• Authors propose thinking about neurons/local circuits as having 'job descriptions', an metaphor that couples neuroscience to human organization: who is providing feedback to the workers? Who is providing feeback as to job function? (Hinton 1995).
  • Propose local subspace untangling; when this is tacked and tiled, this is sufficient for object perception.
    • Indeed, modern deep convolutional networks behave this way; yet they still can't match human performance (perhaps not sparse enough, not enough representational capability)
    • Cite Hinton & Salakhutdinov 2006.
  • The AND-OR or conv-pooling architecture was proposed by Hubbel and Weisel back in 1962! In their paper's formulatin, they call it a Normalized non-linear model, NLN.
  1. Nonlinearities tend to flatten object manifolds; even with random weights, NLN models tend to produce easier to decode object identities, based on strength of normalization. See also {714}.
  2. NLNs are tuned / become tuned to the statistics of real images. But they do not get into discrimination / perception thereof..
  3. NLNs learn temporally: inputs that occur temporally adjacent lead to similar responses.
    1. But: scaades? Humans saccade 100 million times per year!
      1. This could be seen as a continuity prior: the world is unlikely to change between saccades, so one can infer the identity and positions of objects on the retina, which say can be used to tune different retinotopic IT neurons..
    2. See Li & DiCarlo -- manipulation of image statistics changing visual responses.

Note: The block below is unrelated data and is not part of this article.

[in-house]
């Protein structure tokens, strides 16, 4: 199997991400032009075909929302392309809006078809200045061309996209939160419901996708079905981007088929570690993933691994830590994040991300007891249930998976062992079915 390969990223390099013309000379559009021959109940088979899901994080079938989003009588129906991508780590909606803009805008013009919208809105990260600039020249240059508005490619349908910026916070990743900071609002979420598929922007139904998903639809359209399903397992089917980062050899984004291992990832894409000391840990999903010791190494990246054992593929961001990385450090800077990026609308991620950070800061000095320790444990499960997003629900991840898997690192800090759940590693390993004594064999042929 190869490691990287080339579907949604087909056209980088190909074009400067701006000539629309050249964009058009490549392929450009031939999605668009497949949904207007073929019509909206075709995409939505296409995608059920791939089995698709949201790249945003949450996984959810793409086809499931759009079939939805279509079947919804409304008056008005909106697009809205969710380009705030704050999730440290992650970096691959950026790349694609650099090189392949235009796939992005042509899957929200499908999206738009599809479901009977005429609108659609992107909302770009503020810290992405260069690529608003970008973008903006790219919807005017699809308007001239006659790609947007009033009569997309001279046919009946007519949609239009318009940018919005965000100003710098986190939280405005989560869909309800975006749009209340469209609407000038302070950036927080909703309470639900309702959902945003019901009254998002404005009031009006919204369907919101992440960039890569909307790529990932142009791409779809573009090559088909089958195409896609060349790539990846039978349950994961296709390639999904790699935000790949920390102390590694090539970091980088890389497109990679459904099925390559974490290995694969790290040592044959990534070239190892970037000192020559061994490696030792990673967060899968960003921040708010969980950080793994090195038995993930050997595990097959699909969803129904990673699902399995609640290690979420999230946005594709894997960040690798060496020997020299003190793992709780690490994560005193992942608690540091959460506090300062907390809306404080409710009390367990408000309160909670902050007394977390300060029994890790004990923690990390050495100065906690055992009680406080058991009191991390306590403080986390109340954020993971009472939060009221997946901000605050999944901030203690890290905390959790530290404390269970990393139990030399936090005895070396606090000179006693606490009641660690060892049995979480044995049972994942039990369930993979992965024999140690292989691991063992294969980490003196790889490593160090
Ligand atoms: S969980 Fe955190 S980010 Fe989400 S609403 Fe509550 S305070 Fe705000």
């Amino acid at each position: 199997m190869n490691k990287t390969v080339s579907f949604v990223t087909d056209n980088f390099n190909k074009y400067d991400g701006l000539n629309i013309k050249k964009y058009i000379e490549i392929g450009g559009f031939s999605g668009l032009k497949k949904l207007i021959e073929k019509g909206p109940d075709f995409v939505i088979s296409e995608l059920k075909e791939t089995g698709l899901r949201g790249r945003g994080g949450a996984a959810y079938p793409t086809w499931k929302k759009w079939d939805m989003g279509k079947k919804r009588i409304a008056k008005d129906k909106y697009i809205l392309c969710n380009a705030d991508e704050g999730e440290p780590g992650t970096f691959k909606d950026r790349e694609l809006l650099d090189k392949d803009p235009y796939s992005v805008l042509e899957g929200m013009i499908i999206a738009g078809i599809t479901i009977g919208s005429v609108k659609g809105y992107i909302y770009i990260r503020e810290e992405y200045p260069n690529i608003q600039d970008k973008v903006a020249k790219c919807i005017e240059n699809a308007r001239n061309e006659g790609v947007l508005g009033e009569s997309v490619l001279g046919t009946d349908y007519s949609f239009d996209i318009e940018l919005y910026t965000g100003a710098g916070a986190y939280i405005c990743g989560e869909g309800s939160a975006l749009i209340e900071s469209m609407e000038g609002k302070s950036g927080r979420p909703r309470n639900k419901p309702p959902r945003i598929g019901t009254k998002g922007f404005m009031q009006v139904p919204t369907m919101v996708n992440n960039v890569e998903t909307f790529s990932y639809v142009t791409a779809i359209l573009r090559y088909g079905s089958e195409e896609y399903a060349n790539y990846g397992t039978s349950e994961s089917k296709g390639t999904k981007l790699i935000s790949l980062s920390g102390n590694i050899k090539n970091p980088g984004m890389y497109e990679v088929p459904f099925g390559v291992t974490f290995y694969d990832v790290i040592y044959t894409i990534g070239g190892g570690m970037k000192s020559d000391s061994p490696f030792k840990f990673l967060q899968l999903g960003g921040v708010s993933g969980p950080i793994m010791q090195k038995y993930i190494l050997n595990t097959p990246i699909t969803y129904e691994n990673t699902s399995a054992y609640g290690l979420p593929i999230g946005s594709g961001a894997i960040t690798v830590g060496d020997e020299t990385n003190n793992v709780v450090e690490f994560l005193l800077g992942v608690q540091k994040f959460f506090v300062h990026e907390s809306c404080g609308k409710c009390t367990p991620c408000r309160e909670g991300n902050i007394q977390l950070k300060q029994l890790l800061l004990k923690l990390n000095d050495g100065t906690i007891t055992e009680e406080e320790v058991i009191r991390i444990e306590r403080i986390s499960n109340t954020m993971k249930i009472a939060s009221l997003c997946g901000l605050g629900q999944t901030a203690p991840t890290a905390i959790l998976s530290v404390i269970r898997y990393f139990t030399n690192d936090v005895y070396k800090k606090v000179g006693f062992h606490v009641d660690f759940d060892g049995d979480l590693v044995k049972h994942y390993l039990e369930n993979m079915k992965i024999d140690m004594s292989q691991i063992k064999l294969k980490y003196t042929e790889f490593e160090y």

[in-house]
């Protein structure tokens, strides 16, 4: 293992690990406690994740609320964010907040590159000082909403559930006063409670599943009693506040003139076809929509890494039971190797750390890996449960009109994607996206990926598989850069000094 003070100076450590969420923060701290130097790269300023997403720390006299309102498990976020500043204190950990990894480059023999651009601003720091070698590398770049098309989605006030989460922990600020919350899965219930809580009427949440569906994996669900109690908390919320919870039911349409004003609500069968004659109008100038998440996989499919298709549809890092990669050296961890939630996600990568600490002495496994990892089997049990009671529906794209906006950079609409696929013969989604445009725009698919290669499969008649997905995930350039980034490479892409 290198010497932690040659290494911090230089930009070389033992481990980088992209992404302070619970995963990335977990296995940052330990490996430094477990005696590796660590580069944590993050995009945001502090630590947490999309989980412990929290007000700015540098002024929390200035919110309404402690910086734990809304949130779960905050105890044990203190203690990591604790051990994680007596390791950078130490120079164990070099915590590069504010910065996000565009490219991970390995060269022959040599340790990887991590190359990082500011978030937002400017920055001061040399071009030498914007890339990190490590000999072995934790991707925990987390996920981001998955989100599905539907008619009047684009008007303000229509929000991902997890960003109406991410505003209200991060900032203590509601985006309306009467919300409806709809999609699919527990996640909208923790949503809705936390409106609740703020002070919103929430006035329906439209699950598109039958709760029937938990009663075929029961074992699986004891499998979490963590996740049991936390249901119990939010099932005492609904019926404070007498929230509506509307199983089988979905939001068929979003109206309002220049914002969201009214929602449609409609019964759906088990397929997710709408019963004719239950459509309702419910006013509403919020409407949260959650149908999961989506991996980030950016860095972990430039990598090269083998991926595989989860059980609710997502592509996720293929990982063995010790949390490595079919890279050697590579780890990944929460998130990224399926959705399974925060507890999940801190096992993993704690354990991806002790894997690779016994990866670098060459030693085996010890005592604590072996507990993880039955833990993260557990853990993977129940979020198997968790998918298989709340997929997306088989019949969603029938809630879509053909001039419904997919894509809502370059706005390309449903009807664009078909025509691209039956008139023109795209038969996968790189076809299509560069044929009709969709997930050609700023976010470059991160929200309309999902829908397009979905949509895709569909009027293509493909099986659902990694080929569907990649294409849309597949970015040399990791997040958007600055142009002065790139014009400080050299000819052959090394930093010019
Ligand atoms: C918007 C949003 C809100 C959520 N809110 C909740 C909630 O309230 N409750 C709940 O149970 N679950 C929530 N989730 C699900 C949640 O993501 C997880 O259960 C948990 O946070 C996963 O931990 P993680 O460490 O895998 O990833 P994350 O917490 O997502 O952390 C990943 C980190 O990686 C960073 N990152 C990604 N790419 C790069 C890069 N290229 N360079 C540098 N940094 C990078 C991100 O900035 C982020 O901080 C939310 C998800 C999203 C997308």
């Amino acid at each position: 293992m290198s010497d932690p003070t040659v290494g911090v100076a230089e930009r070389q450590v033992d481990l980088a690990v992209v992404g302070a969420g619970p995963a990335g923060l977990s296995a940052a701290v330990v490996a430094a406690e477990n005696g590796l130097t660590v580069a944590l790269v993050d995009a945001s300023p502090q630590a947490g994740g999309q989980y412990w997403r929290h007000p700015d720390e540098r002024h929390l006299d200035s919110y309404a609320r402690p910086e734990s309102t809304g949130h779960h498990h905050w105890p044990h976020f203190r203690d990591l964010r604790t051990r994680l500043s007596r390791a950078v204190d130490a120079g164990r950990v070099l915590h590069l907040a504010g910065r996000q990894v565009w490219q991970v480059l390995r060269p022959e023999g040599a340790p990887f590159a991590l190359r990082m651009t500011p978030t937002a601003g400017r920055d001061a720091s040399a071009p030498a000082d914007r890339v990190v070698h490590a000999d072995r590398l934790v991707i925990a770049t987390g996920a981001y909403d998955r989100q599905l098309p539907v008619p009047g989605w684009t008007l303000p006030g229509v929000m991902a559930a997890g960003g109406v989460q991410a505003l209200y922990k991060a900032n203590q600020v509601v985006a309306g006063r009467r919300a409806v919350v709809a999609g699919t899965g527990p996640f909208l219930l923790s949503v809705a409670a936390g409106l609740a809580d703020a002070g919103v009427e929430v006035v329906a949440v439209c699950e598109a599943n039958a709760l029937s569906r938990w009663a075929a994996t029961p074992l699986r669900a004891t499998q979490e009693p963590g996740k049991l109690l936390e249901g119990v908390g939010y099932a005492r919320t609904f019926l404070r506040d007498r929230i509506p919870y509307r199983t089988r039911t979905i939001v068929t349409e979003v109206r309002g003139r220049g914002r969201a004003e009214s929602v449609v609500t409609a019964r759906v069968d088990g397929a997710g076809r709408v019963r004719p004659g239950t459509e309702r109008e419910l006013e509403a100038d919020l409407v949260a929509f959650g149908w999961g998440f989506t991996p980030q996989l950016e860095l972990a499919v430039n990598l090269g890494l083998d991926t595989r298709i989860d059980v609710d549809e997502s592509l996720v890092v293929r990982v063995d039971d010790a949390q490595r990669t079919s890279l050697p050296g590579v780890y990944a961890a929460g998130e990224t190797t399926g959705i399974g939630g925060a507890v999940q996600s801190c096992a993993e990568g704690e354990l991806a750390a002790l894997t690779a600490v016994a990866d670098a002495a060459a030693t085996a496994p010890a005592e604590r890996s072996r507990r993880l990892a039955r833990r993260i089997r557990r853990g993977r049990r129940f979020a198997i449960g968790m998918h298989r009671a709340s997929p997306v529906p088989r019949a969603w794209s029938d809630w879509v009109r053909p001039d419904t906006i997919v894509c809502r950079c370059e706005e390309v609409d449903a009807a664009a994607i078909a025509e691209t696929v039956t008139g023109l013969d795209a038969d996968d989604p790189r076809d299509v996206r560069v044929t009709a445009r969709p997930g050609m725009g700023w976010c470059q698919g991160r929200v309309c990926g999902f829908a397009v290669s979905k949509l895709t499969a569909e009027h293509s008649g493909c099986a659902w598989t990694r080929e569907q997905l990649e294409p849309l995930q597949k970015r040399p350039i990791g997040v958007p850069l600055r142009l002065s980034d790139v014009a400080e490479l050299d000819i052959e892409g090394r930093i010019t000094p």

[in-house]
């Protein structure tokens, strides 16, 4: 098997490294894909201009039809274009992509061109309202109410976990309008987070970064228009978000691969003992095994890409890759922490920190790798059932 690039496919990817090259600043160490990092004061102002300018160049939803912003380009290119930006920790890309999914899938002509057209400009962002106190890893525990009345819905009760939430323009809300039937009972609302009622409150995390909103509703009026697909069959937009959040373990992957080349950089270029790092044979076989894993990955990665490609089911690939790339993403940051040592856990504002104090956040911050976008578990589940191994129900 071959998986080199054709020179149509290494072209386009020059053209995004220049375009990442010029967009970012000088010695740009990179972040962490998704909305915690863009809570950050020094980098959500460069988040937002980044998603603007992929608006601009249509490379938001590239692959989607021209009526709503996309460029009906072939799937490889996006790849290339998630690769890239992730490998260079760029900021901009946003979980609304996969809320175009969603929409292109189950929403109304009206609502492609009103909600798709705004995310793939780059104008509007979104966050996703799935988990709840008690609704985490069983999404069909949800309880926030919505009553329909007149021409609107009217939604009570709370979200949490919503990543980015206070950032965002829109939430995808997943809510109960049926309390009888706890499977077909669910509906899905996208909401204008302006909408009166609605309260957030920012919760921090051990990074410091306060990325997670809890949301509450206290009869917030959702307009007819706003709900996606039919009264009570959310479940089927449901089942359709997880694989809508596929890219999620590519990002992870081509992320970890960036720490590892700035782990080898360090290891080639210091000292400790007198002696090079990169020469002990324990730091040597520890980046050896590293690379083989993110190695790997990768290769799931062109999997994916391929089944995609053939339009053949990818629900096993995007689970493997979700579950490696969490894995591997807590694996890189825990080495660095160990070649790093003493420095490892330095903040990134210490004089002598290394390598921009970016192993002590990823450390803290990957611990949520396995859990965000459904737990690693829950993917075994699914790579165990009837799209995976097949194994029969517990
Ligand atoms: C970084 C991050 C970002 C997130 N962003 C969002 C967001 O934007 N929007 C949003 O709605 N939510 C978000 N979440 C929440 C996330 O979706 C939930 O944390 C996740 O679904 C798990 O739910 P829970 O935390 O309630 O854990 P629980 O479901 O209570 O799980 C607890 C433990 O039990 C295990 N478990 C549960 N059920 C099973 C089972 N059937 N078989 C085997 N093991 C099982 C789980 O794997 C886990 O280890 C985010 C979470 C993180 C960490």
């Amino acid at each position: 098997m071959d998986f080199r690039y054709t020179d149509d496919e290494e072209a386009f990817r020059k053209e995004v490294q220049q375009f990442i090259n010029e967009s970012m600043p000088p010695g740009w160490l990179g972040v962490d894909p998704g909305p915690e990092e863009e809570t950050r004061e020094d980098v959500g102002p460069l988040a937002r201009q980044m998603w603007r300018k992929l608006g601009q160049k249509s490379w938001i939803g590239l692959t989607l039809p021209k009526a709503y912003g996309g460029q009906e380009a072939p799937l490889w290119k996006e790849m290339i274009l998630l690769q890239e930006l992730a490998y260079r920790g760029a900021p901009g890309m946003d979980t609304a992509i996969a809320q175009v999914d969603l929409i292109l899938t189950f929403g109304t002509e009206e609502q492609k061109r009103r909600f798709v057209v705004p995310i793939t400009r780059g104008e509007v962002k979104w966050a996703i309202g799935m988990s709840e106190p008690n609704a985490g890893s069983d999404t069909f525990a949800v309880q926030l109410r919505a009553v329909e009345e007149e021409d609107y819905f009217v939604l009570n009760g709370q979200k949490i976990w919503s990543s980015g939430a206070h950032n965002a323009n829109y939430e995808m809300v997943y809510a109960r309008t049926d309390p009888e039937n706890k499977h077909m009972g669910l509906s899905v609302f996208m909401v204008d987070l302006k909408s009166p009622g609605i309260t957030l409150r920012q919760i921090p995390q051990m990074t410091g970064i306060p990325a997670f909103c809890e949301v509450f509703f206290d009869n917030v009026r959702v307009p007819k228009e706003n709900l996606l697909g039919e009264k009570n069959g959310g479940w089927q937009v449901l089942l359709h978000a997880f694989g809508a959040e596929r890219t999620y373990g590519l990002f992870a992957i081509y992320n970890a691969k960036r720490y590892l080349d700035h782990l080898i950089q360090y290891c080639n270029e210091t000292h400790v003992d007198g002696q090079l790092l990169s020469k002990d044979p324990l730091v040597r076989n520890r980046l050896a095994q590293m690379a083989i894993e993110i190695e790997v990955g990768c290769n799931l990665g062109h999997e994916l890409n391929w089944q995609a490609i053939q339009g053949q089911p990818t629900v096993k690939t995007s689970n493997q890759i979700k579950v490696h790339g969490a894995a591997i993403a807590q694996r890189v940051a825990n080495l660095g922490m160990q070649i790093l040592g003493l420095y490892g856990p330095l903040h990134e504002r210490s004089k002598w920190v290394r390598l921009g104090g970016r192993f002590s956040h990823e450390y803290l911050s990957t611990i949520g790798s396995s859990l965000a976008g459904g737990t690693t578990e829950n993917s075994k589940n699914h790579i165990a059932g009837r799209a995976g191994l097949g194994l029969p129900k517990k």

• Regarding (3) above, perhaps attention is a modifier / learning gate?

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ref: -2015 tags: conjugate light electron tomography mouse visual cortex fluorescent label UNC cryoembedding date: 03-11-2019 19:37 gmt revision:1 [0] [head]

PMID-25855189 Mapping Synapses by Conjugate Light-Electron Array Tomography

  • Use aligned interleaved immunofluorescence imaging follwed by array EM (FESEM). 70nm thick sections.
  • Of IHC, tissue must be dehydrated & embedded in a resin.
  • However, the dehydration disrupts cell membranes and ultrastructural details viewed via EM ...
  • Hence, EM microscopy uses osmium tetroxide to cross-link the lipids.
  • ... Yet that also disrupt / refolds the poteins, making IHC fail.
  • Solution is to dehydrate & embed at cryo temp, -70C, where the lipids do not dissolve. They used Lowicryl HM-20.
  • We show that cryoembedding provides markedly improved ultrastructure while still permitting multiplexed immunohistochemistry.

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ref: -2006 tags: Mark Bear reward visual cortex cholinergic date: 03-06-2019 04:54 gmt revision:1 [0] [head]

PMID-16543459 Reward timing in the primary visual cortex

  • Used 192-IgG-Saporin (saporin immunotoxin)to selectively lesion cholinergic fibers locally in V1 following a visual stimulus -> licking reward delay behavior.
  • Visual stimulus is full-field light, delivered to either the left or right eye.
    • This is scarcely a challenging task; perhaps they or others have followed up?
  • These examples illustrate that both cue 1-dominant and cue 2-dominant neurons recorded from intact animals express NRTs that appropriately reflect the new policy. Conversely, although cue 1- and cue 2-dominant neurons recorded from 192-IgG-saporin-infused animals are capable of displaying all forms of reward timing activity, ‘’’they do not update their NRTs but rather persist in reporting the now outdated policy.’’’
    • NRT = neural reaction time.
  • This needs to be controlled with recordings from other cortical areas.
  • Acquisition of reward based response is simultaneously interesting and boring -- what about the normal, discriminative and perceptual function of the cortex?
  • See also follow-up work PMID-23439124 A cholinergic mechanism for reward timing within primary visual cortex.